Al Qaeda-linked Syria Islamists enter government-held Idlib

BEIRUT (Reuters) - Islamist militants linked to al Qaeda entered Idlib in northern Syria on Monday and opened up a new front in a city that has been controlled by President Bashar al-Assad’s forces for more than a year, both sides said.

State television said the Nusra Front militants infiltrated Idlib at dawn and were confronted by troops and pro-government militias. The Nusra Front said its fighters killed dozens, including officers, in the attack and seized buildings.

In 2012, other rebel groups, including the Western-backed Free Syrian Army, briefly took control of parts of Idlib but were pushed out by the army.

Assad, fighting an array of insurgent groups, has lost much of north and east Syria but has secured a stretch of land from the capital Damascus in the southwest up toward Aleppo in the northwest.

In the past three months, the Nusra Front has made gains in these areas, in the southern provinces of Deraa and Quneitra, and now in northwest Idlib province.

Referring to Monday’s fighting, the Nusra Front said on its social media account that its forces cut the supply route to Idlib city as well as seizing the governorate building. They also seized two tanks and captured 12 soldiers.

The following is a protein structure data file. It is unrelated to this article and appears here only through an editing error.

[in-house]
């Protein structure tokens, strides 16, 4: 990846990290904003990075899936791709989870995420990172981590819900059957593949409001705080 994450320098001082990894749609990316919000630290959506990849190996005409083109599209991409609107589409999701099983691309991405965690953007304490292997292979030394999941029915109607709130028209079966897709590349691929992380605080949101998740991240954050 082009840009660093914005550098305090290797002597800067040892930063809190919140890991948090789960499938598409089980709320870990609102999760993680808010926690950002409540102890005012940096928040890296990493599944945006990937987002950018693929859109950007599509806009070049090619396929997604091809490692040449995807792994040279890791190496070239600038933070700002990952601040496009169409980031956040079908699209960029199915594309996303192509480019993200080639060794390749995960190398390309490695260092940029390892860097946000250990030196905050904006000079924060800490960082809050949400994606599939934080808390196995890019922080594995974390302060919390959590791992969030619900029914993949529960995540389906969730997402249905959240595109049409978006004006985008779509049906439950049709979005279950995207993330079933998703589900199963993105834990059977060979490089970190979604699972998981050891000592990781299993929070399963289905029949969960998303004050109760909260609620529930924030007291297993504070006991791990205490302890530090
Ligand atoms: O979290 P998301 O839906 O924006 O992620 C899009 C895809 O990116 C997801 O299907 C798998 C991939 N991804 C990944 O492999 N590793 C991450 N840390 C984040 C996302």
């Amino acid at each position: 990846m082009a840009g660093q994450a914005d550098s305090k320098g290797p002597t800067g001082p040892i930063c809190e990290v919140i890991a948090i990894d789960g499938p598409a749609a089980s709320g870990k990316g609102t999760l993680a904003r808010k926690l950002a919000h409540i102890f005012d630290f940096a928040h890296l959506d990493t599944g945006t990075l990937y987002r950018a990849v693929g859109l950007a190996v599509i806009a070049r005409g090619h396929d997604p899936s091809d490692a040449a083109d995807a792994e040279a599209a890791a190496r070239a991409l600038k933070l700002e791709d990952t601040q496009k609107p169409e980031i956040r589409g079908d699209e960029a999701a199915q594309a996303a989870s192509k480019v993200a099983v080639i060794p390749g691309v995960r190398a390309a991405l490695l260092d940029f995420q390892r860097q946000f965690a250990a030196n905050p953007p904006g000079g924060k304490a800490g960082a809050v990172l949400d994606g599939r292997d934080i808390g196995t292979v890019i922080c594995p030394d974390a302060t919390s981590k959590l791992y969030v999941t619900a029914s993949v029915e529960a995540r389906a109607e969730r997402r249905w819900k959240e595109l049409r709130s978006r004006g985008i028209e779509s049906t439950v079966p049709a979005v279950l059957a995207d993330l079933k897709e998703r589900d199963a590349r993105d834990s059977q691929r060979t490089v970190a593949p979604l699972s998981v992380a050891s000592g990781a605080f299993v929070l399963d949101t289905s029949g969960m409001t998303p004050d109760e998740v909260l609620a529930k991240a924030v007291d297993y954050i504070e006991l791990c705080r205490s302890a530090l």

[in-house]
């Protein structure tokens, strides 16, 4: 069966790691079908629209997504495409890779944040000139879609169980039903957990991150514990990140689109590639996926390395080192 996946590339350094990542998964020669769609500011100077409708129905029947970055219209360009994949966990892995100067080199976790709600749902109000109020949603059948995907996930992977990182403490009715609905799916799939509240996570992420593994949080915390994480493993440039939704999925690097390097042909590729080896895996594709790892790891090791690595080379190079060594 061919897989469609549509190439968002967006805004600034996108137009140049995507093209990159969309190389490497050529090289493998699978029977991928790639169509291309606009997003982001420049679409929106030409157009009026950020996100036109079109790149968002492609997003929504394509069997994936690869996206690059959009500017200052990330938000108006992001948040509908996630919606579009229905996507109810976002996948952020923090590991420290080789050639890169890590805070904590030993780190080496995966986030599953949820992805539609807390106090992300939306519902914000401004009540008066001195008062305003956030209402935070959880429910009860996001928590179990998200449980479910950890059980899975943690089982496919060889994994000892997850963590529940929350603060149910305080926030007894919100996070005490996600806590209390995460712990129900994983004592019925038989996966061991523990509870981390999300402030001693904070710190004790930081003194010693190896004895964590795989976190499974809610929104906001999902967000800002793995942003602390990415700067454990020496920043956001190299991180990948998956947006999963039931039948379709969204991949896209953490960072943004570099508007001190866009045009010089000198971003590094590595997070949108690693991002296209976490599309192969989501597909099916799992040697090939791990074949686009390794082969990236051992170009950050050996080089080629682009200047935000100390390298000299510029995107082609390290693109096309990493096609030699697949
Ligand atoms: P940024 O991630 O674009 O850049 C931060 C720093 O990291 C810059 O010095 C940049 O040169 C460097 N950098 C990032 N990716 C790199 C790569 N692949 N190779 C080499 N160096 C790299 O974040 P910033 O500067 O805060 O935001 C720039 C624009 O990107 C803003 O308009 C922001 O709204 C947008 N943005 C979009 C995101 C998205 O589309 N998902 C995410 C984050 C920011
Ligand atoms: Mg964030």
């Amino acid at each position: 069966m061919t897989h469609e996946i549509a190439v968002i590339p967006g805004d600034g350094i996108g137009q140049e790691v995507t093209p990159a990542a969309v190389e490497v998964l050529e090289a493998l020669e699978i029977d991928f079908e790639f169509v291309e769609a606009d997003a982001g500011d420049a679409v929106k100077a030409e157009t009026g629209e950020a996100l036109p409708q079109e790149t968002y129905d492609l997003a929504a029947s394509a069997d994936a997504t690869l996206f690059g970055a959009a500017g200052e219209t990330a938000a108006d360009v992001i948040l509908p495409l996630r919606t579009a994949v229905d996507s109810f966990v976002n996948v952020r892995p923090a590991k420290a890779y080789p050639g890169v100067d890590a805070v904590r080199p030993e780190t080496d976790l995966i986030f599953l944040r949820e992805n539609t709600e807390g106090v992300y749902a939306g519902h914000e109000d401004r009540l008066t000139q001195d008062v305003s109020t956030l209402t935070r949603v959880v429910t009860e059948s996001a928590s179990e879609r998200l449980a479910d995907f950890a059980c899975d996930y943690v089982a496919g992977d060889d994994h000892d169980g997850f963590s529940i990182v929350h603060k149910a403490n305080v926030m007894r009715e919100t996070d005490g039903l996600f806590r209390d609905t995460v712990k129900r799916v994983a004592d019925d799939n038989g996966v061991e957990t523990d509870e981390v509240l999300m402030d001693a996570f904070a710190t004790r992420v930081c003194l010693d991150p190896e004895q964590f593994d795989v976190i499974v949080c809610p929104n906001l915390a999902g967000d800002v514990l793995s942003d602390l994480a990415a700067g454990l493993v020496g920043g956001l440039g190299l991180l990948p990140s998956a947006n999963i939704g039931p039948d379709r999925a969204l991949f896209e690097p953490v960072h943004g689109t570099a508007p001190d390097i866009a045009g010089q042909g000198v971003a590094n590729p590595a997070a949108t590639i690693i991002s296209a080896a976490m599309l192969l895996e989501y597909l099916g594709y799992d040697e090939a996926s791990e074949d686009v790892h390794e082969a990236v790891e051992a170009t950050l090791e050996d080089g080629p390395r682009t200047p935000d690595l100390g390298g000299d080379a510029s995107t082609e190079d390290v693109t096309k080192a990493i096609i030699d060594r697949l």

The British-based Syrian Observatory for Human Rights, which monitors violence in Syria, said the insurgents were pushed out of the governorate building and a captured police station later on Monday.

Syria is now beset by multiple conflicts since an uprising against Assad’s rule broke out in March 2011 which transformed into a civil war after a crackdown by security services.

A U.S.-led coalition is bombing Islamic State, a splinter al Qaeda group that has fought both Assad, the Nusra Front, Syrian Kurds and Sunni tribes.

The Observatory said the Syrian air force had carried out 600 air strikes, including barrel bomb drops from helicopters, during the past week.

About 180 civilians, including more than 50 children, were killed in the attacks, it said.

Reporting by Oliver Holmes; Edting by Angus MacSwan and Dominic Evans